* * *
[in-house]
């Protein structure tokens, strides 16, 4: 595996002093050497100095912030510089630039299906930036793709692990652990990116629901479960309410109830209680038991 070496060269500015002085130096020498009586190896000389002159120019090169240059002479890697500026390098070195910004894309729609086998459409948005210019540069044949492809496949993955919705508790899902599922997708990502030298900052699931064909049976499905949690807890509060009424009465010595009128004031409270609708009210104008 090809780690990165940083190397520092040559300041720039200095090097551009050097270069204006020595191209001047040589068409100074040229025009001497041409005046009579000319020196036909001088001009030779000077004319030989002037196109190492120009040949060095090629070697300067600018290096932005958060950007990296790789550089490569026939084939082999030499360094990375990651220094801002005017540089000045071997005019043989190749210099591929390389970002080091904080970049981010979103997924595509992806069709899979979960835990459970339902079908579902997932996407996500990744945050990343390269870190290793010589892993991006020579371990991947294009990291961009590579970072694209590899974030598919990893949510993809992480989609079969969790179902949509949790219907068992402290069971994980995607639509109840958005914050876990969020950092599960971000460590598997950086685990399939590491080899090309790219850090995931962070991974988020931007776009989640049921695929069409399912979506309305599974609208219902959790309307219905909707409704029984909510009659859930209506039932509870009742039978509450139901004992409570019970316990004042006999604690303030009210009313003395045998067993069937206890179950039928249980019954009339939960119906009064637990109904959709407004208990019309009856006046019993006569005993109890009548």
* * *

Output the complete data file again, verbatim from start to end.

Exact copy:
[in-house]
């Protein structure tokens, strides 16, 4: 595996002093050497100095912030510089630039299906930036793709692990652990990116629901479960309410109830209680038991 070496060269500015002085130096020498009586190896000389002159120019090169240059002479890697500026390098070195910004894309729609086998459409948005210019540069044949492809496949993955919705508790899902599922997708990502030298900052699931064909049976499905949690807890509060009424009465010595009128004031409270609708009210104008 090809780690990165940083190397520092040559300041720039200095090097551009050097270069204006020595191209001047040589068409100074040229025009001497041409005046009579000319020196036909001088001009030779000077004319030989002037196109190492120009040949060095090629070697300067600018290096932005958060950007990296790789550089490569026939084939082999030499360094990375990651220094801002005017540089000045071997005019043989190749210099591929390389970002080091904080970049981010979103997924595509992806069709899979979960835990459970339902079908579902997932996407996500990744945050990343390269870190290793010589892993991006020579371990991947294009990291961009590579970072694209590899974030598919990893949510993809992480989609079969969790179902949509949790219907068992402290069971994980995607639509109840958005914050876990969020950092599960971000460590598997950086685990399939590491080899090309790219850090995931962070991974988020931007776009989640049921695929069409399912979506309305599974609208219902959790309307219905909707409704029984909510009659859930209506039932509870009742039978509450139901004992409570019970316990004042006999604690303030009210009313003395045998067993069937206890179950039928249980019954009339939960119906009064637990109904959709407004208990019309009856006046019993006569005993109890009548």